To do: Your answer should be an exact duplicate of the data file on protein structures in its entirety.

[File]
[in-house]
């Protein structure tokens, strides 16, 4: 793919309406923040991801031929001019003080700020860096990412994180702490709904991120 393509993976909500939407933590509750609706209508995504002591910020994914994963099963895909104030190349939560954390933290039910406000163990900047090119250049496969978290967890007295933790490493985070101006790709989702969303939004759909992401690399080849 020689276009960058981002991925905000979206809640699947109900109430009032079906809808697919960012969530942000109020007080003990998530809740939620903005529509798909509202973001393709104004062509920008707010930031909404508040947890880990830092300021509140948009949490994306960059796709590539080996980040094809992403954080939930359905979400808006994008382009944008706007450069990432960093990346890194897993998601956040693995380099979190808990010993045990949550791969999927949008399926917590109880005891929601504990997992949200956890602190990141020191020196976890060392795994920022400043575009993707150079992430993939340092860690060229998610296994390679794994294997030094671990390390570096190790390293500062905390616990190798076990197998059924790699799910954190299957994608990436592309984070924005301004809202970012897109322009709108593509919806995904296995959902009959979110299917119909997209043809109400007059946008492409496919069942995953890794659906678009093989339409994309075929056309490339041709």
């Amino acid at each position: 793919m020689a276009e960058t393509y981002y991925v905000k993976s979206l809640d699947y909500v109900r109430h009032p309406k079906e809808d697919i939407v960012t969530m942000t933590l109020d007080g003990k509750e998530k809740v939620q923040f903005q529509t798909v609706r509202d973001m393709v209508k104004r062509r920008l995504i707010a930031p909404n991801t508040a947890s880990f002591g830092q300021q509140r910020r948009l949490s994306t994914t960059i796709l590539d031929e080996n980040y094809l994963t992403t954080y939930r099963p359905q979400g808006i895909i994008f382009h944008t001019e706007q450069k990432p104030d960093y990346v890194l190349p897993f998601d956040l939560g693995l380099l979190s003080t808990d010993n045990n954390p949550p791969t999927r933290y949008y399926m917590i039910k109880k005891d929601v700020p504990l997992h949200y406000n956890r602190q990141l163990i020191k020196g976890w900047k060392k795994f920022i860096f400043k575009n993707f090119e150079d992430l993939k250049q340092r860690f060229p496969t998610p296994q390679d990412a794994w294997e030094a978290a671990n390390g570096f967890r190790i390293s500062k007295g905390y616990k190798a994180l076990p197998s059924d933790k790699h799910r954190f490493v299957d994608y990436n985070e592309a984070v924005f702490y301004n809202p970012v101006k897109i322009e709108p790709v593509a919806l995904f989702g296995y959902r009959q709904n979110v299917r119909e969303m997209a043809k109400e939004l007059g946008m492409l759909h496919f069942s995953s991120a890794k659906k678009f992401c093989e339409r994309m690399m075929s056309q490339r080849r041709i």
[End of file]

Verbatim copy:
[in-house]
């Protein structure tokens, strides 16, 4: 793919309406923040991801031929001019003080700020860096990412994180702490709904991120 393509993976909500939407933590509750609706209508995504002591910020994914994963099963895909104030190349939560954390933290039910406000163990900047090119250049496969978290967890007295933790490493985070101006790709989702969303939004759909992401690399080849 020689276009960058981002991925905000979206809640699947109900109430009032079906809808697919960012969530942000109020007080003990998530809740939620903005529509798909509202973001393709104004062509920008707010930031909404508040947890880990830092300021509140948009949490994306960059796709590539080996980040094809992403954080939930359905979400808006994008382009944008706007450069990432960093990346890194897993998601956040693995380099979190808990010993045990949550791969999927949008399926917590109880005891929601504990997992949200956890602190990141020191020196976890060392795994920022400043575009993707150079992430993939340092860690060229998610296994390679794994294997030094671990390390570096190790390293500062905390616990190798076990197998059924790699799910954190299957994608990436592309984070924005301004809202970012897109322009709108593509919806995904296995959902009959979110299917119909997209043809109400007059946008492409496919069942995953890794659906678009093989339409994309075929056309490339041709």
């Amino acid at each position: 793919m020689a276009e960058t393509y981002y991925v905000k993976s979206l809640d699947y909500v109900r109430h009032p309406k079906e809808d697919i939407v960012t969530m942000t933590l109020d007080g003990k509750e998530k809740v939620q923040f903005q529509t798909v609706r509202d973001m393709v209508k104004r062509r920008l995504i707010a930031p909404n991801t508040a947890s880990f002591g830092q300021q509140r910020r948009l949490s994306t994914t960059i796709l590539d031929e080996n980040y094809l994963t992403t954080y939930r099963p359905q979400g808006i895909i994008f382009h944008t001019e706007q450069k990432p104030d960093y990346v890194l190349p897993f998601d956040l939560g693995l380099l979190s003080t808990d010993n045990n954390p949550p791969t999927r933290y949008y399926m917590i039910k109880k005891d929601v700020p504990l997992h949200y406000n956890r602190q990141l163990i020191k020196g976890w900047k060392k795994f920022i860096f400043k575009n993707f090119e150079d992430l993939k250049q340092r860690f060229p496969t998610p296994q390679d990412a794994w294997e030094a978290a671990n390390g570096f967890r190790i390293s500062k007295g905390y616990k190798a994180l076990p197998s059924d933790k790699h799910r954190f490493v299957d994608y990436n985070e592309a984070v924005f702490y301004n809202p970012v101006k897109i322009e709108p790709v593509a919806l995904f989702g296995y959902r009959q709904n979110v299917r119909e969303m997209a043809k109400e939004l007059g946008m492409l759909h496919f069942s995953s991120a890794k659906k678009f992401c093989e339409r994309m690399m075929s056309q490339r080849r041709i």